Q: We sent out a load of our products, consumer electronics, via a motor carrier. En route the truck was involved in an accident, which did a lot of damage to our shipment. The trailer came open and many cartons spilled out; others were tossed around with some coming open. It was a real mess.
Many of the individual units were damaged beyond repair, some with cosmetic damage bad enough that they couldn’t be sold as new, and others with electronic damage inside. Even the units that appeared undamaged had possible injury to the electronic components that would affect useful life or possibly cause immediate failure. Our people determined it would be too costly and uncertain to test each unit for damage, and that none of the units could be recovered safely.
After a good deal of discussion and negotiation with the carrier and its cargo insurance company, it was determined to declare the loss total. At that point, we filed a claim with the carrier for the full value of the load. The insurance company agreed to pay, but it demanded that we release the damaged goods to them for disposal. They said it was their intention to sell the units as salvage.
Our company has a policy that damaged or potentially damaged units aren’t to be sold as salvage. Our view is that, first, having imperfect units on the market hurts our reputation, and in fact could open us up to possible product liability litigation. In addition, the salvaged units will compete with our new products in the marketplace, which can affect our sales. For that reason, we refused the insurance company’s request. It told us that in this case it would deny our claim.
Does the insurance company have the right to make this demand? Its view is that because it’s paying our claim, it has the right to the merchandise and the right to dispose of it as it sees fit. Is it correct?
A: The insurance company seems to have spent too much time reading those signs you see in low-end retail establishments and believing what they say.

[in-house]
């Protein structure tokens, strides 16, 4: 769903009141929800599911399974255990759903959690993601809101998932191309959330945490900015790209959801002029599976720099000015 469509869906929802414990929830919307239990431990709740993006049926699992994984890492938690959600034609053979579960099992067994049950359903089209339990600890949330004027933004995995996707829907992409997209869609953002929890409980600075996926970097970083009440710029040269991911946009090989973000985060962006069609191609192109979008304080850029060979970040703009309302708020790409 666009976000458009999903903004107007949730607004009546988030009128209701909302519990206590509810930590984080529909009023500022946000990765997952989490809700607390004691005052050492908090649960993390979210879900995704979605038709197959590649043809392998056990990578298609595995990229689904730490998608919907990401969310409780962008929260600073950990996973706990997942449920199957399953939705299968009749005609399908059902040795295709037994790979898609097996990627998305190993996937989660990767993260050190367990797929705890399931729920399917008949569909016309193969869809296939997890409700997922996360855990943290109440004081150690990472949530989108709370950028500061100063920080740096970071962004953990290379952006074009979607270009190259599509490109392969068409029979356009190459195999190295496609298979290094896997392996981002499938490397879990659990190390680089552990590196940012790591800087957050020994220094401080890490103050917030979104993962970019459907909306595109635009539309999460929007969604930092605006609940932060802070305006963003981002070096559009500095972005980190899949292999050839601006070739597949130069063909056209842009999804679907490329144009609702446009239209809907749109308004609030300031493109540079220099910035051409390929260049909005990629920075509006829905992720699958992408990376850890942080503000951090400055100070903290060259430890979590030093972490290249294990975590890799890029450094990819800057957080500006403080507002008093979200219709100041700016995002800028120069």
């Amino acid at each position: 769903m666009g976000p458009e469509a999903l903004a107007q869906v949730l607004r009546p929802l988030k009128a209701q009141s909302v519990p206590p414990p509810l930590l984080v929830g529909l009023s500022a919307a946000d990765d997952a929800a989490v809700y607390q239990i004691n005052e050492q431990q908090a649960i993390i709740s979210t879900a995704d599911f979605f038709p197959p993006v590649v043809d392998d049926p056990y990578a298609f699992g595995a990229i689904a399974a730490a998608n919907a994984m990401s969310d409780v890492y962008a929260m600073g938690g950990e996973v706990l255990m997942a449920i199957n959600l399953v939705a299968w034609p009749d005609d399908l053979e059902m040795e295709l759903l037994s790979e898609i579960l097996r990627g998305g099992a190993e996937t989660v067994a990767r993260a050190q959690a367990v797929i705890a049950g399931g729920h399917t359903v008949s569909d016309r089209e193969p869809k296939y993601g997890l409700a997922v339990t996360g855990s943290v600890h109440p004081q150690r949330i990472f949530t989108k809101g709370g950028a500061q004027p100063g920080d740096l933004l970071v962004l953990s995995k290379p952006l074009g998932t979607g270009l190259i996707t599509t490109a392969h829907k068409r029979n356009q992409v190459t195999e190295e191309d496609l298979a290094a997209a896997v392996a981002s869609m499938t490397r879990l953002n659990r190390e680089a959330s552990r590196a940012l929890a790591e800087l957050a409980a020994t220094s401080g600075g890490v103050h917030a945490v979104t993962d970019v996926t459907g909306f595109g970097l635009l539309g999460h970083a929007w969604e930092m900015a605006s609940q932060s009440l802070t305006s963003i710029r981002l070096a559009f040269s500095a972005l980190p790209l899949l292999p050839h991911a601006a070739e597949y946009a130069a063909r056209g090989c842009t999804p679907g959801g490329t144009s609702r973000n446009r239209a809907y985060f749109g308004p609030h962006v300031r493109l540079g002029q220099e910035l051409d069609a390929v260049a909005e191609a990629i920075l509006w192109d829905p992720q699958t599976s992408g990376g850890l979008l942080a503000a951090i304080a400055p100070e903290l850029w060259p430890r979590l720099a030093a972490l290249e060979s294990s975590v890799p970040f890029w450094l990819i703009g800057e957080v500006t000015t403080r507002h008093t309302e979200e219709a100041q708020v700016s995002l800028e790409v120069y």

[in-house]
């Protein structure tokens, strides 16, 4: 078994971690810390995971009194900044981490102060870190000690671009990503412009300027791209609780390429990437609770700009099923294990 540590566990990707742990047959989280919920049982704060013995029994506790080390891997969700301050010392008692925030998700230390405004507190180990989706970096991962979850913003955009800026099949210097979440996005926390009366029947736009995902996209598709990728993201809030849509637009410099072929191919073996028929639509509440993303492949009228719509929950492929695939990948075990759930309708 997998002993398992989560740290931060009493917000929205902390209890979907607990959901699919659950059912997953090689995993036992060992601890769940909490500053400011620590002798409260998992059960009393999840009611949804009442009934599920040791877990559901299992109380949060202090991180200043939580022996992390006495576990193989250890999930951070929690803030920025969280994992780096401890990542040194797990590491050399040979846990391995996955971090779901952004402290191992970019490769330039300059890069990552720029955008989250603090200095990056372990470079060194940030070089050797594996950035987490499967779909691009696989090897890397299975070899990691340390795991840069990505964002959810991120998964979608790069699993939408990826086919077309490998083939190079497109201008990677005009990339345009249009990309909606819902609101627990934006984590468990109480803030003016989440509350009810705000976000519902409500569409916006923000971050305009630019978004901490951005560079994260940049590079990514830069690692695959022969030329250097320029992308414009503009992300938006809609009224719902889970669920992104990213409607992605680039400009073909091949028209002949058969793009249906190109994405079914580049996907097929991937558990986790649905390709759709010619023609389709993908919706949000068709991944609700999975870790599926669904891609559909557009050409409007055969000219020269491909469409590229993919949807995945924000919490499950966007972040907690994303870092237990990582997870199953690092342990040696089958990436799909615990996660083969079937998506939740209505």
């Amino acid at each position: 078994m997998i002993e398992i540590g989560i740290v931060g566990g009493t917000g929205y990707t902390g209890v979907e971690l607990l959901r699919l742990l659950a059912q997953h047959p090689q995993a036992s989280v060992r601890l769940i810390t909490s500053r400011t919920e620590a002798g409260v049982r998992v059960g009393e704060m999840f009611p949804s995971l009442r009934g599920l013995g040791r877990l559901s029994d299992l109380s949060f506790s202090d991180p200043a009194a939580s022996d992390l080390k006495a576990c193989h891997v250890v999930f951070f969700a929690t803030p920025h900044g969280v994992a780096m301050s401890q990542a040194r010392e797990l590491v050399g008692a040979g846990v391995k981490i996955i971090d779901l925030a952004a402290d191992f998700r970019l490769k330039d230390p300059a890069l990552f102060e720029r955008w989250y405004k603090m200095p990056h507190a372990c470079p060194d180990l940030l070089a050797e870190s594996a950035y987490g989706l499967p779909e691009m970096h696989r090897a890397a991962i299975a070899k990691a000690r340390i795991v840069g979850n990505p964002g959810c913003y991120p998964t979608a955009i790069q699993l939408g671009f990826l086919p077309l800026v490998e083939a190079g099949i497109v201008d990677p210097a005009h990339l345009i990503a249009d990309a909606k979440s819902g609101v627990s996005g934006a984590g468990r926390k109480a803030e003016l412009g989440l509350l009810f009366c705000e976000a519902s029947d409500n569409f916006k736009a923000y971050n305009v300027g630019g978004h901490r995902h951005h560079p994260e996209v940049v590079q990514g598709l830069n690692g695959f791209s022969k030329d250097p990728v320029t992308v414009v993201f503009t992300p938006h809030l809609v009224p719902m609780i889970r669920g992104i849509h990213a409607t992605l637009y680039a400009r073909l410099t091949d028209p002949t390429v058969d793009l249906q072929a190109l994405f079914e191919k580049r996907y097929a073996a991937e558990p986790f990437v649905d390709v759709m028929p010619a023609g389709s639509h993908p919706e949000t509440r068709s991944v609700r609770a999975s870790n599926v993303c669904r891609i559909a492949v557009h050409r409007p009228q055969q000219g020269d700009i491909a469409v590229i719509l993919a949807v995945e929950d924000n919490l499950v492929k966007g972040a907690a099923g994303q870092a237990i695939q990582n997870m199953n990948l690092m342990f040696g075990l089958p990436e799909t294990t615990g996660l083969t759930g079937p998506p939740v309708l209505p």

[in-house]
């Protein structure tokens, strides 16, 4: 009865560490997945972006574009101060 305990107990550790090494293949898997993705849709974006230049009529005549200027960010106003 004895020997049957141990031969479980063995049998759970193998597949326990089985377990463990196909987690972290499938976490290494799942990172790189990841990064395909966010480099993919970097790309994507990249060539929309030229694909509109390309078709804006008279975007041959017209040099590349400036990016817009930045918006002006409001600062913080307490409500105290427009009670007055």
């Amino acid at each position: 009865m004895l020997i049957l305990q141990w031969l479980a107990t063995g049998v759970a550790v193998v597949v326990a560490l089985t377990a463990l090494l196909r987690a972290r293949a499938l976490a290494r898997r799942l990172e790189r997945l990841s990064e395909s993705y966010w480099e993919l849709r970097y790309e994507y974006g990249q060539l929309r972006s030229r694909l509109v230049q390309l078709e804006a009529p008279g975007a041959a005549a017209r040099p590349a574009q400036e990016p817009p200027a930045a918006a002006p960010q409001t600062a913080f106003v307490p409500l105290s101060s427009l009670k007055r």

You know the ones I mean: those ubiquitous little gift shops with all the displays of fragile doodads positioned carefully on shelves just where your coat sleeve is likely to catch them along with prominently displayed notices stating, “If you break it, you’ve bought it.” And if you do have the misfortune of breaking something, they’ll happily box up the shards and wrap them once you hand over your money.
That’s not how freight loss-and-damage liability works. A carrier doesn’t suddenly become your customer by paying a claim. It’s therefore not entitled to possession of anything; it’s merely compensating you for injury to your goods. It’s not buying anything from you with its payment.
A common situation in the transportation industry is for carriers to take on the responsibility of disposing of damaged goods after paying a claim, but this isn’t a matter of right; it’s simply something many carriers do to accommodate their shippers. If the carrier’s manner of disposition doesn’t satisfy the shipper, the shipper may veto the carrier’s choice or may handle the disposal itself.
Any right the carrier’s insurance company has derives from the carrier’s own rights, and therefore it has no right to salvage your damaged goods.
At the same time, the carrier (or its alter ego, its cargo insurer) is obliged to pay you only for the actual damage. If the damaged merchandise retains some value, even as salvage, then the carrier (or insurer) is entitled to deduct that from any claim payment to you. That is, it’s entitled to a “salvage allowance” equal to the retained value of the damaged goods, which is to be deducted from the amount of your claim.
In this case, the insurer apparently has an offer, or thinks it can get one, for the damaged units. If it documents this amount to you, then you should deduct it from your claim; that’s a fair measure
of the current value of this load. The insurer then owes you the difference between the original worth of your shipment and that value.
You, however, retain ownership of the damaged units, and the right to dispose of them as you choose, including by destroying them if that’s your choice. The insurer, having been compensated for the units’ retained value, has no further say in the matter.
Consultant, author and educator Colin Barrett is president of Barrett Transportation Consultants. Send your questions to him at 5201 Whippoorwill Lane, Johns Island, S.C. 29455; phone, 843-559-1277; e-mail, BarrettTrn@aol.com. Contact him to order the most recent 351-page compiled edition of past Q&A columns, published in 2010.